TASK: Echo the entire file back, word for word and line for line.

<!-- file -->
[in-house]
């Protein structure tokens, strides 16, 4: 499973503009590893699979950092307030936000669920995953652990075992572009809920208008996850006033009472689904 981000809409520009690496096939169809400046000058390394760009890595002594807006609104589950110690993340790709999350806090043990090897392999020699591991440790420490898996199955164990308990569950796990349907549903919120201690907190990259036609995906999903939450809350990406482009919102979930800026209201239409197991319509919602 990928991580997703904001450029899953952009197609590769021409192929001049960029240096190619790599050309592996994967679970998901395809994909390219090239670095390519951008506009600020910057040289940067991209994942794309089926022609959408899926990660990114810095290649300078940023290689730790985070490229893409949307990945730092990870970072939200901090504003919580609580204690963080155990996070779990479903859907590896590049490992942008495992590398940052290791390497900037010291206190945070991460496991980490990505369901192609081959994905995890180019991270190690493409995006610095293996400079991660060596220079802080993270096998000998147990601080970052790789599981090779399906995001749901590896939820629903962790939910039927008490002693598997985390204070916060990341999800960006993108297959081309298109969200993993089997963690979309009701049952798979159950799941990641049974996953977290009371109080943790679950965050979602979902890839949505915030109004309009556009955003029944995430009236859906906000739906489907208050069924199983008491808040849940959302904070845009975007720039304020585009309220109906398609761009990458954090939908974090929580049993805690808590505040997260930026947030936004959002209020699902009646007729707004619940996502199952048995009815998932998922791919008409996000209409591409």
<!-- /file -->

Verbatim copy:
[in-house]
């Protein structure tokens, strides 16, 4: 499973503009590893699979950092307030936000669920995953652990075992572009809920208008996850006033009472689904 981000809409520009690496096939169809400046000058390394760009890595002594807006609104589950110690993340790709999350806090043990090897392999020699591991440790420490898996199955164990308990569950796990349907549903919120201690907190990259036609995906999903939450809350990406482009919102979930800026209201239409197991319509919602 990928991580997703904001450029899953952009197609590769021409192929001049960029240096190619790599050309592996994967679970998901395809994909390219090239670095390519951008506009600020910057040289940067991209994942794309089926022609959408899926990660990114810095290649300078940023290689730790985070490229893409949307990945730092990870970072939200901090504003919580609580204690963080155990996070779990479903859907590896590049490992942008495992590398940052290791390497900037010291206190945070991460496991980490990505369901192609081959994905995890180019991270190690493409995006610095293996400079991660060596220079802080993270096998000998147990601080970052790789599981090779399906995001749901590896939820629903962790939910039927008490002693598997985390204070916060990341999800960006993108297959081309298109969200993993089997963690979309009701049952798979159950799941990641049974996953977290009371109080943790679950965050979602979902890839949505915030109004309009556009955003029944995430009236859906906000739906489907208050069924199983008491808040849940959302904070845009975007720039304020585009309220109906398609761009990458954090939908974090929580049993805690808590505040997260930026947030936004959002209020699902009646007729707004619940996502199952048995009815998932998922791919008409996000209409591409």